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Venture capitalist explains how Tesla critics missed the big picture on TSLA

(Credit: CNBC/Twitter)

On the heels of a profitable Q2 2020 earnings report, Tesla (NASDAQ:TSLA) bulls and bears remain locked in battle over the electric car maker’s second quarter results. Tesla bulls are celebrating the company’s first profitable year, while bears are pointing out that the electric car maker was only able to accomplish such a feat due to regulatory credits. For venture capitalist Chamath Palihapitiya, the TSLA bull vs bear debate has been an example of long term thinking against balance sheet mathematics. 

Chamath, an early investor in Facebook who is estimated to be worth about $1.2 billion today, was recently featured in CNBC’s Squawk Box. During his segment, the venture capitalist explained that there is an emerging trend today among Wall Street analysts and retail investors, since the latter now have access to so much information. The result of this, according to Chamath, was that the quality of retail investors’ analysis has gotten a lot better, to the point where it could be on parity or even better than Wall Street’s. 

“I think this is a really important example of much bigger trend that’s happening in the stock market, which is that retail investors now have access to so much information that it’s almost on parity with people that work in traditional investment organizations. And what we’ve seen as that happened, is that the quality of that analysis and the ability to see around the corner is as good and in many cases, better than traditional investment firms in the way they view the problem,” he said. 

Responding to inquiries about Tesla bears’ arguments about the company’s regulatory credits, the venture capitalist explained that TSLA critics have so far been playing balance sheet mathematics. This, unfortunately, has led them towards massive losses, something that Tesla short sellers have suffered from in recent months. Apart from this, Chamath added that ultimately, it should be noted that the Tesla story is not only about cars anymore. He added that this will only get more prominent as the industry shifts further into electrification. In short, Tesla’s milestone in Q2 was not an ultimate victory for the company — it is only the beginning.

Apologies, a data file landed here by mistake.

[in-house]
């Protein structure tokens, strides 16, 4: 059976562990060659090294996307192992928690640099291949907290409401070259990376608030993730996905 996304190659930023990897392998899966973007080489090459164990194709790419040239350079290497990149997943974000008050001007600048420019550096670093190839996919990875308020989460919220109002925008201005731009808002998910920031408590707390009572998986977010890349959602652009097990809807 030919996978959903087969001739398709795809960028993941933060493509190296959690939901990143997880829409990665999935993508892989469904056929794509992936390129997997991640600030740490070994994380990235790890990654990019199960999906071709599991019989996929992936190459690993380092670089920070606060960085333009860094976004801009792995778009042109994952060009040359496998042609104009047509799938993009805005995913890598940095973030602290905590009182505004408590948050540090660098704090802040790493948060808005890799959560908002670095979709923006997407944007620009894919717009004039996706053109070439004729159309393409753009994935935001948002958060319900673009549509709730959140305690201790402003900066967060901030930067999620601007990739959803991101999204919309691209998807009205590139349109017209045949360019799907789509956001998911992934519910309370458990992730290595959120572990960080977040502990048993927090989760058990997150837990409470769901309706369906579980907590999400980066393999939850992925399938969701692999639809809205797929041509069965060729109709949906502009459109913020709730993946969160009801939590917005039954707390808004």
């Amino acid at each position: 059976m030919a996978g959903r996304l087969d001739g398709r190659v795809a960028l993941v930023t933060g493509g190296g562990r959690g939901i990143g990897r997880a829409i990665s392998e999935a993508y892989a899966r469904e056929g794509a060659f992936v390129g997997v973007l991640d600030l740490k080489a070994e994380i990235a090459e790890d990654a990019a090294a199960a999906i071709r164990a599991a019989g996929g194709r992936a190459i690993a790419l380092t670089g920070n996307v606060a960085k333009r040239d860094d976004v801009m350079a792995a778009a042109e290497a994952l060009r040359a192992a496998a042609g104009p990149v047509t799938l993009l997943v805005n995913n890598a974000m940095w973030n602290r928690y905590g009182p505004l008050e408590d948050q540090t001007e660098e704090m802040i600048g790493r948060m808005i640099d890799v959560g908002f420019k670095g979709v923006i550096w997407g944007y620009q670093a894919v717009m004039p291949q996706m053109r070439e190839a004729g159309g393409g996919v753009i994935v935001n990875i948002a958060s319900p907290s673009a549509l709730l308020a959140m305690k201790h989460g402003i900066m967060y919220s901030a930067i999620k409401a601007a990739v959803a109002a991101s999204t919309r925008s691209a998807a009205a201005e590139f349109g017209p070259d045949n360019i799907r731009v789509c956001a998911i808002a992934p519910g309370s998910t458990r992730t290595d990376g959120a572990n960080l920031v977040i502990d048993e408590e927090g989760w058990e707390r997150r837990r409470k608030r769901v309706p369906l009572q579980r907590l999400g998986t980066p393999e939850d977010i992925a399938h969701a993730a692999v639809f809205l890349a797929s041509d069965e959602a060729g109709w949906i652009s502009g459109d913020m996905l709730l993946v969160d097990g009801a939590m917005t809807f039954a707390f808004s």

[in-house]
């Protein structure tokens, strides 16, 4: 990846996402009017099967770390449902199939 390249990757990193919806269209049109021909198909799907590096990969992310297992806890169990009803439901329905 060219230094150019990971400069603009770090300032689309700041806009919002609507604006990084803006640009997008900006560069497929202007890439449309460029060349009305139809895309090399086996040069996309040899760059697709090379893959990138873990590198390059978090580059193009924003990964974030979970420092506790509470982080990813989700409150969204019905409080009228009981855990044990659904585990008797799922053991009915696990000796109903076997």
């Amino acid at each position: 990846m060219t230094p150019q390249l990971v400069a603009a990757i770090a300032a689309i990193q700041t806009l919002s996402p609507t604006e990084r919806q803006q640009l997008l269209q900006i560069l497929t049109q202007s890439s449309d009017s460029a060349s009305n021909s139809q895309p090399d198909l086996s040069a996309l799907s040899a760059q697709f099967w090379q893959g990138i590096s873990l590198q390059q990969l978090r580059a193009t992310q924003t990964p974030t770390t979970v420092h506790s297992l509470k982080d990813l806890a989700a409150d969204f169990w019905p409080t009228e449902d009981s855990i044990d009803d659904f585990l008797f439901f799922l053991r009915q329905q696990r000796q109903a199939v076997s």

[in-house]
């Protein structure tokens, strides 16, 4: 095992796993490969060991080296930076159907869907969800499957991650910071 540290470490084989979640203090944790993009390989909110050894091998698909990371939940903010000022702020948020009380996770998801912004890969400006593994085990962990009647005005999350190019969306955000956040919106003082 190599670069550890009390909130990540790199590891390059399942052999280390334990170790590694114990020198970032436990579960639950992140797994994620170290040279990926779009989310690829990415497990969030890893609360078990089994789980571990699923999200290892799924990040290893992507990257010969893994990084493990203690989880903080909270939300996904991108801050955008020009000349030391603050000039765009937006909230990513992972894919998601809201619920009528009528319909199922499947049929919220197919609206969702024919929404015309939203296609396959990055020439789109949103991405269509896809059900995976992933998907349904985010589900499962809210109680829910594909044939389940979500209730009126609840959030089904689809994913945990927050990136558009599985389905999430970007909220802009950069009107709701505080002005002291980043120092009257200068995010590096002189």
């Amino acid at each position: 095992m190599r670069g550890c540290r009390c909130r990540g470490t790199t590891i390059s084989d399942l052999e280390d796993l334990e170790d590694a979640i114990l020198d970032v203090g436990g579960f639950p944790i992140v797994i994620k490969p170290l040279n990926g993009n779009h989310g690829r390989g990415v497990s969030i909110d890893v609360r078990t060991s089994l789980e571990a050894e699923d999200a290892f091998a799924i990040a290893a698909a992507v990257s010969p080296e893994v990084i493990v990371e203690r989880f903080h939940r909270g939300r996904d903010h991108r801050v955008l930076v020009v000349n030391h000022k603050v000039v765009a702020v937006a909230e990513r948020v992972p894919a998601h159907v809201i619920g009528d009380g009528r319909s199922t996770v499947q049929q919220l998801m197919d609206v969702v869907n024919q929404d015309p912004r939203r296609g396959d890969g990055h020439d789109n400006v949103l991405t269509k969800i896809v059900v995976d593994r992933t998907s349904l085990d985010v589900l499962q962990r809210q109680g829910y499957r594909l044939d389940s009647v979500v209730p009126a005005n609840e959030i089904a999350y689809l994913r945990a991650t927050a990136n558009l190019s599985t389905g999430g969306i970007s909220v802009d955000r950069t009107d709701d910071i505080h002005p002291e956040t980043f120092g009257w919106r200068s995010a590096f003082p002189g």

“So from Day 1, you’ve had this massive tension between the bulls and the bears on this company, and the bulls, basically saw a long term trend around electrification, and the bears tried to play with balance sheet mathematics. Of course, if I said ‘You can sell 90,000 cars, but then if you negative sell 100,000, then you’ve not sold 10,000.’ And you would say, ‘What does any of this mean?’ You can use any convoluted logic to try to be short this stock, and what you would have done is just lost an enormous amount of money.

“And so, what we’re gonna see now is that the stock will be part of the S&P 500. It is the leading edge when it comes to electrification and decarbonization, and here’s something, what the bulls would get right and what the bears will ignore from here is that this is no longer about cars. That that’s the first wave of growth, and I think people are pricing in an evisceration of traditional autos and an enormous shift to EVs, of which Tesla will get the disproportionate share,” he said.  

Disclosure: I have no ownership in shares of TSLA and have no plans to initiate any positions within 72 hours.

Venture capitalist explains how Tesla critics missed the big picture on TSLA
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